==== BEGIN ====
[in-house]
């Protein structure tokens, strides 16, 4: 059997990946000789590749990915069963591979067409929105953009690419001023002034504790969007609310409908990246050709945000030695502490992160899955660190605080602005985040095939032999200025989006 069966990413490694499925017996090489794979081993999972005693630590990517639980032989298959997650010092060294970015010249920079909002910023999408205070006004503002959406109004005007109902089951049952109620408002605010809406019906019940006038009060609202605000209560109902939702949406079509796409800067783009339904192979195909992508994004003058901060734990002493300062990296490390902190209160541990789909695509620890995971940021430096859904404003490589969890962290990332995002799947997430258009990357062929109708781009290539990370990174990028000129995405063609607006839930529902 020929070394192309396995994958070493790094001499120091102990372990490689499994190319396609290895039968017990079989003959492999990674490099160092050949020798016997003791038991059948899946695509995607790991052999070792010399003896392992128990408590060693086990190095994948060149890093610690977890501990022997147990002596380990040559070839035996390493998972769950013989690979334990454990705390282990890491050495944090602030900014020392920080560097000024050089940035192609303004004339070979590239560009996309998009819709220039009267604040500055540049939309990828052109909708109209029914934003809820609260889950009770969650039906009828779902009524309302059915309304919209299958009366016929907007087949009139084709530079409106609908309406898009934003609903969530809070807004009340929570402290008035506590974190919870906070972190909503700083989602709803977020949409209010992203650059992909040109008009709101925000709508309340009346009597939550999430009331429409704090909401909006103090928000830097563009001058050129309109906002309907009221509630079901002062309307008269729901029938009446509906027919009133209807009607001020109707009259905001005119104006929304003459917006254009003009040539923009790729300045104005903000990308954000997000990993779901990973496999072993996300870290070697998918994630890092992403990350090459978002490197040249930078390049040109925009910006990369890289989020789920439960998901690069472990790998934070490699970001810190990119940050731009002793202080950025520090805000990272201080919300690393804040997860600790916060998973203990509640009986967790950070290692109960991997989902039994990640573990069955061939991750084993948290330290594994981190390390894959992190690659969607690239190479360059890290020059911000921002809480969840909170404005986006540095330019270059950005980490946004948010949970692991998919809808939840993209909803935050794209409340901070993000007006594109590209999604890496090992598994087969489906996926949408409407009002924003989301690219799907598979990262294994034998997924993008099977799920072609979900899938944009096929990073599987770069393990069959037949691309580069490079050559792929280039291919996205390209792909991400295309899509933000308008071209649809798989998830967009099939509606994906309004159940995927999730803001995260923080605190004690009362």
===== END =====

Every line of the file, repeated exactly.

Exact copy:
[in-house]
């Protein structure tokens, strides 16, 4: 059997990946000789590749990915069963591979067409929105953009690419001023002034504790969007609310409908990246050709945000030695502490992160899955660190605080602005985040095939032999200025989006 069966990413490694499925017996090489794979081993999972005693630590990517639980032989298959997650010092060294970015010249920079909002910023999408205070006004503002959406109004005007109902089951049952109620408002605010809406019906019940006038009060609202605000209560109902939702949406079509796409800067783009339904192979195909992508994004003058901060734990002493300062990296490390902190209160541990789909695509620890995971940021430096859904404003490589969890962290990332995002799947997430258009990357062929109708781009290539990370990174990028000129995405063609607006839930529902 020929070394192309396995994958070493790094001499120091102990372990490689499994190319396609290895039968017990079989003959492999990674490099160092050949020798016997003791038991059948899946695509995607790991052999070792010399003896392992128990408590060693086990190095994948060149890093610690977890501990022997147990002596380990040559070839035996390493998972769950013989690979334990454990705390282990890491050495944090602030900014020392920080560097000024050089940035192609303004004339070979590239560009996309998009819709220039009267604040500055540049939309990828052109909708109209029914934003809820609260889950009770969650039906009828779902009524309302059915309304919209299958009366016929907007087949009139084709530079409106609908309406898009934003609903969530809070807004009340929570402290008035506590974190919870906070972190909503700083989602709803977020949409209010992203650059992909040109008009709101925000709508309340009346009597939550999430009331429409704090909401909006103090928000830097563009001058050129309109906002309907009221509630079901002062309307008269729901029938009446509906027919009133209807009607001020109707009259905001005119104006929304003459917006254009003009040539923009790729300045104005903000990308954000997000990993779901990973496999072993996300870290070697998918994630890092992403990350090459978002490197040249930078390049040109925009910006990369890289989020789920439960998901690069472990790998934070490699970001810190990119940050731009002793202080950025520090805000990272201080919300690393804040997860600790916060998973203990509640009986967790950070290692109960991997989902039994990640573990069955061939991750084993948290330290594994981190390390894959992190690659969607690239190479360059890290020059911000921002809480969840909170404005986006540095330019270059950005980490946004948010949970692991998919809808939840993209909803935050794209409340901070993000007006594109590209999604890496090992598994087969489906996926949408409407009002924003989301690219799907598979990262294994034998997924993008099977799920072609979900899938944009096929990073599987770069393990069959037949691309580069490079050559792929280039291919996205390209792909991400295309899509933000308008071209649809798989998830967009099939509606994906309004159940995927999730803001995260923080605190004690009362």